Microsoft is throwing in the towel with Edge and is thinking about a new web browser for Windows 10, this time based on Chromium.

The Microsoft Edge web browser has had little success since its debut on Windows 10 in 2015. Built from the ground up with a new rendering engine known as EdgeHTML, Microsoft Edge was designed to be fast, light and secure, but was launched with a plethora of issues that led users to reject it early. Since then Edge has struggled to gain traction, thanks to its constant instability and lack of mental sharing, from web users and developers.

For this reason, Microsoft is throwing in the towel with EdgeHTML and is instead building a new Chromium-based web browser, which uses a similar rendering engine popularized by Google's Chrome browser known as Blink. Codename"Anaheim", this new browser for Windows 10 will replace Edge as the default browser on the platform. It is currently not known whether Anaheim will use the Edge brand or a new brand or whether the user interface between Edge and Anaheim is different. One thing is certain, however: EdgeHTML in the default browser of Windows 10 is dead.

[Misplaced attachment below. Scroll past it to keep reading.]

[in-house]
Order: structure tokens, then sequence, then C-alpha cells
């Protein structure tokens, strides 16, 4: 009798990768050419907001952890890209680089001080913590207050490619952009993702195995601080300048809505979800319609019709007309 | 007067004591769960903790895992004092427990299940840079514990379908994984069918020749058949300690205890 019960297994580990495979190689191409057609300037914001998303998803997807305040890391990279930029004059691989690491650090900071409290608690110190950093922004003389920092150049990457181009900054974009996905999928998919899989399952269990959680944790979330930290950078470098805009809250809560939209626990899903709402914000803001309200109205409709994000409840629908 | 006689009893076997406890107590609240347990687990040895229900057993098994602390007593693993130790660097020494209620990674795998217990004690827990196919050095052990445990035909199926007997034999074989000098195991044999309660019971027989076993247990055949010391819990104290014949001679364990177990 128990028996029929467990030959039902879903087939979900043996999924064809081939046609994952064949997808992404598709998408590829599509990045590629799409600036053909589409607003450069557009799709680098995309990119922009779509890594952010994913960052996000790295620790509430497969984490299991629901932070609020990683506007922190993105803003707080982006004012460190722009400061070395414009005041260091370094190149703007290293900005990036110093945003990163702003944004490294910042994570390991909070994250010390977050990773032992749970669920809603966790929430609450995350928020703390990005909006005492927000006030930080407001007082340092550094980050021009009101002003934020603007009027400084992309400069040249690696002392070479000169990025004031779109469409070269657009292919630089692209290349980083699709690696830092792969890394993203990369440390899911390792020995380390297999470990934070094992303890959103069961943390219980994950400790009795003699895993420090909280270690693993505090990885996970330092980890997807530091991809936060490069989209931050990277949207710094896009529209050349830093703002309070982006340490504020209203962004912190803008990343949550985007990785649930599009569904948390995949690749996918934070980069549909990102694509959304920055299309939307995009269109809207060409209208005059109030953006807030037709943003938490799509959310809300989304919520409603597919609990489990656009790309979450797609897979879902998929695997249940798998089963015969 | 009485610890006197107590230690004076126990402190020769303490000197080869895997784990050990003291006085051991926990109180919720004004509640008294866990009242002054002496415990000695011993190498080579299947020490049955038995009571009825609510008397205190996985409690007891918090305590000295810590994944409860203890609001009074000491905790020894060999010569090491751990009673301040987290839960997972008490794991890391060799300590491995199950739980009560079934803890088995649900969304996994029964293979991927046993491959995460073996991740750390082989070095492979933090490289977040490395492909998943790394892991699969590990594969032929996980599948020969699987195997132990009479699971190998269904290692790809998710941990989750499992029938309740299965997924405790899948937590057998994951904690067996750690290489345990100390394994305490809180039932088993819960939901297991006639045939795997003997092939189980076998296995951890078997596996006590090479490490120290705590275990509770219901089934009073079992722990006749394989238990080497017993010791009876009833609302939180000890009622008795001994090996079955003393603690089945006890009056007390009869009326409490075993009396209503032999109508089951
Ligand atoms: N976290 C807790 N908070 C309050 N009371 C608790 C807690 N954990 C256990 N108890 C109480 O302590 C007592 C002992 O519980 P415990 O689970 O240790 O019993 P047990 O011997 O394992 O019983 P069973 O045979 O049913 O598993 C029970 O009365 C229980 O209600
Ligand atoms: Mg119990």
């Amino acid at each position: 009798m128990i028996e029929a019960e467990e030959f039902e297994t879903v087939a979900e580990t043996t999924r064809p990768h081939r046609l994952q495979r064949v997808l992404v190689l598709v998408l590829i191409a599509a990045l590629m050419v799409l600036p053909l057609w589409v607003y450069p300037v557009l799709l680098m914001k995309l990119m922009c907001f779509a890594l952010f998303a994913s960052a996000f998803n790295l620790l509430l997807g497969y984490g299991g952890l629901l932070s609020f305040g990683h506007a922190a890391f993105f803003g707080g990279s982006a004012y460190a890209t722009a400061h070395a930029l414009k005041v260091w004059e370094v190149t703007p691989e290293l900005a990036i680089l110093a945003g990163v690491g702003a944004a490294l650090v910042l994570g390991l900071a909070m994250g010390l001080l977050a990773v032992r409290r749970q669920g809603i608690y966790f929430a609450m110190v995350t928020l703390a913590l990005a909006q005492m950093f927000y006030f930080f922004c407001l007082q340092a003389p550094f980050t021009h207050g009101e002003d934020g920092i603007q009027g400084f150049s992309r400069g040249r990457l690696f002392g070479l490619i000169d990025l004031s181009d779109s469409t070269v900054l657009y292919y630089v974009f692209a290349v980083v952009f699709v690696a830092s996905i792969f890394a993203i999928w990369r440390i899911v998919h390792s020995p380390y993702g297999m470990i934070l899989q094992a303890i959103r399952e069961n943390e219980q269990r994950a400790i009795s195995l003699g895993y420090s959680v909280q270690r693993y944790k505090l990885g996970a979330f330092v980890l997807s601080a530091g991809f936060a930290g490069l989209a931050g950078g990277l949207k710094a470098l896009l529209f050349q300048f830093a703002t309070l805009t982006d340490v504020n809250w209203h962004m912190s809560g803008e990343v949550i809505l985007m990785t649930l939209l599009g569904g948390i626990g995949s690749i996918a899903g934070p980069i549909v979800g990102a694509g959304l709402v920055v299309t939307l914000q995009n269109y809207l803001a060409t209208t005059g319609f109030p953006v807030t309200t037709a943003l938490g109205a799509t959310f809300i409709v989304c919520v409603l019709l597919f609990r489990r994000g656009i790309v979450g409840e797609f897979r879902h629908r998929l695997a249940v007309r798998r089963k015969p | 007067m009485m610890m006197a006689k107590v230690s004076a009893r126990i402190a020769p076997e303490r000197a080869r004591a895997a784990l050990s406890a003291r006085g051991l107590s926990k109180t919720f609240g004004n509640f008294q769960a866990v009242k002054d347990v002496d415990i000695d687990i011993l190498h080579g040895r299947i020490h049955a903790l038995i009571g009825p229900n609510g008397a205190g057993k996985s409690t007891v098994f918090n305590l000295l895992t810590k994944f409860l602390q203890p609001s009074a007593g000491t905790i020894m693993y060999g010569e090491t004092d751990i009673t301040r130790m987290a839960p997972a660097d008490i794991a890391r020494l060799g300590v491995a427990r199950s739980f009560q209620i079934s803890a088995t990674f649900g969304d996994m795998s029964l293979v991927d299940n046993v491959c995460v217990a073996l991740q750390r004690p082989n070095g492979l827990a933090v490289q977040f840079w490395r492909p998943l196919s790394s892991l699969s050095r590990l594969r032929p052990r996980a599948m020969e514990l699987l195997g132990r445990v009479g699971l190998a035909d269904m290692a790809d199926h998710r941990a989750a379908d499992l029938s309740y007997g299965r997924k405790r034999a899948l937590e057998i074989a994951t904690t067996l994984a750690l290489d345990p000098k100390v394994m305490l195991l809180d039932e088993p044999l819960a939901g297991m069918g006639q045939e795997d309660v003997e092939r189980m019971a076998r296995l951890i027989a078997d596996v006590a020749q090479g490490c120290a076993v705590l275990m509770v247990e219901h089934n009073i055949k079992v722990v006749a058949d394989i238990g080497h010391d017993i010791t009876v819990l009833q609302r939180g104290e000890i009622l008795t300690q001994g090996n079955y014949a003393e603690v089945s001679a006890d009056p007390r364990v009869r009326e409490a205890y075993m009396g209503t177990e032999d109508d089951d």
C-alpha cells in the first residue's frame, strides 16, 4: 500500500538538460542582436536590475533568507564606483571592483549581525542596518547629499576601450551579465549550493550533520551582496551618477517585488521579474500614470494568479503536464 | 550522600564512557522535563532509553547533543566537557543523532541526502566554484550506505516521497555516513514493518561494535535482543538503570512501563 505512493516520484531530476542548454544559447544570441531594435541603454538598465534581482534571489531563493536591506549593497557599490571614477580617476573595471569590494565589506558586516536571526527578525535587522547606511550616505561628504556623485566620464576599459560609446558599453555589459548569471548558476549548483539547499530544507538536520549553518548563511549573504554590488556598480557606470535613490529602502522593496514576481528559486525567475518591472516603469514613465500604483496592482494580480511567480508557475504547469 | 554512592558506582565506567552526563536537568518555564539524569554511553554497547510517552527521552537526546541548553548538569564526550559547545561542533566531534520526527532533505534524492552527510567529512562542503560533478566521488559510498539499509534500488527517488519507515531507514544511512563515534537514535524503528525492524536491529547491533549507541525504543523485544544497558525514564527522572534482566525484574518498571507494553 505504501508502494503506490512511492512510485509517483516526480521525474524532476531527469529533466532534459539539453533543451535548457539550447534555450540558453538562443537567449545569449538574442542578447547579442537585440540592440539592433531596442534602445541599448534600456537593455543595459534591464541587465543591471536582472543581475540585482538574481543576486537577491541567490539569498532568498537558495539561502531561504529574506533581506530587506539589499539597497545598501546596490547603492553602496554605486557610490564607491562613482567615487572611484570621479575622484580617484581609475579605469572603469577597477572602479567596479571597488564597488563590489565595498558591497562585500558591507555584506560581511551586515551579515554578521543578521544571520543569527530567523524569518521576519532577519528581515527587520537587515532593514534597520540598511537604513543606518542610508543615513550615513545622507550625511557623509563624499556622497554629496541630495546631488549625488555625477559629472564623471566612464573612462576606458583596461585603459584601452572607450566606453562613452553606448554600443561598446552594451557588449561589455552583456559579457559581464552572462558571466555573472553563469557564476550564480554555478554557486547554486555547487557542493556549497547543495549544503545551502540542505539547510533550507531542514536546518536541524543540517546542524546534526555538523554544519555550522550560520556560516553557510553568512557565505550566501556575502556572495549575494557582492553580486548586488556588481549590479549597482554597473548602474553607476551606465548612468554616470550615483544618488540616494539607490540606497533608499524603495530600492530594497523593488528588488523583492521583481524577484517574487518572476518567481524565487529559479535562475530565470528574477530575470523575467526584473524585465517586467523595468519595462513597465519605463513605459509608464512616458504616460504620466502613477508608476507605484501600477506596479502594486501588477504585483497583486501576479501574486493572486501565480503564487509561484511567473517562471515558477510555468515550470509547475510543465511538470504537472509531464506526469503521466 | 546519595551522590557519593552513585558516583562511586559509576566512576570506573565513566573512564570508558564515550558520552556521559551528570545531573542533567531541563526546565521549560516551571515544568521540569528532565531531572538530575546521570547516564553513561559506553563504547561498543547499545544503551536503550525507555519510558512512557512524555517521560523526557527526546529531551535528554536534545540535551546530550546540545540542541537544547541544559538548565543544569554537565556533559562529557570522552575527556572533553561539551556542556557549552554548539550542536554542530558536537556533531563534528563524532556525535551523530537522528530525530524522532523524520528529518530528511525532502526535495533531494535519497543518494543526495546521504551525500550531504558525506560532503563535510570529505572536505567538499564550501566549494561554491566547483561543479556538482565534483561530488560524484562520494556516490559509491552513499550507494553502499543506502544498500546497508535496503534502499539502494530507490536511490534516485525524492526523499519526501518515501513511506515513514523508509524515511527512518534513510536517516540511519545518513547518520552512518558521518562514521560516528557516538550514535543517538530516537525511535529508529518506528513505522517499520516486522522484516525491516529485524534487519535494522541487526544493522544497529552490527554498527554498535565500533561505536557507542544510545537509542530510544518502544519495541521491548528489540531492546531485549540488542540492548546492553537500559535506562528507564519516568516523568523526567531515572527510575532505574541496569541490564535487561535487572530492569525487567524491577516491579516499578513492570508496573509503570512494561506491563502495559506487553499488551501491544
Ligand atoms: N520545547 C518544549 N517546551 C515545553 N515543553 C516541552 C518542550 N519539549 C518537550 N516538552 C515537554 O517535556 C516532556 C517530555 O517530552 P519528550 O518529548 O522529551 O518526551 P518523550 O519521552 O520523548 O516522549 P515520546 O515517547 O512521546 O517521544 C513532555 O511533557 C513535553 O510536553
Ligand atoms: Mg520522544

EdgeHTML is dead - long life to Blink

Many will be happy to know that Microsoft is finally adopting a different rendering engine for the default web browser on Windows 10. The use of Chromium means that websites should behave exactly as they did on Google Chrome in Microsoft's new Anaheim browser, which means that users should not suffer the same instability and performance issues as they found Edge today. This is the first step to revitalizing the built-in Windows 10 web browser for users on PCs and phones. Edge on iOS and Android already uses native rendering engines for those platforms, so it won't change much on that front.

In addition, Microsoft engineers were recently spotted in code in the Chromium project to make Google Chrome work on ARM. Maybe part of that work will translate to Anaheim even on Windows 10 on ARM.

Most likely we will see Microsoft introduce Anaheim during the 19H1 development cycle, which Insiders is currently testing in the Fast ring. Microsoft's web browser should finally be able to compete with Chrome, Opera and Firefox and those who are all-in with the Microsoft ecosystem will finally have a Microsoft browser that works well when browsing the web.

There are still many things we don't know about Anaheim and we're sure we'll hear more officially from Microsoft in the coming weeks.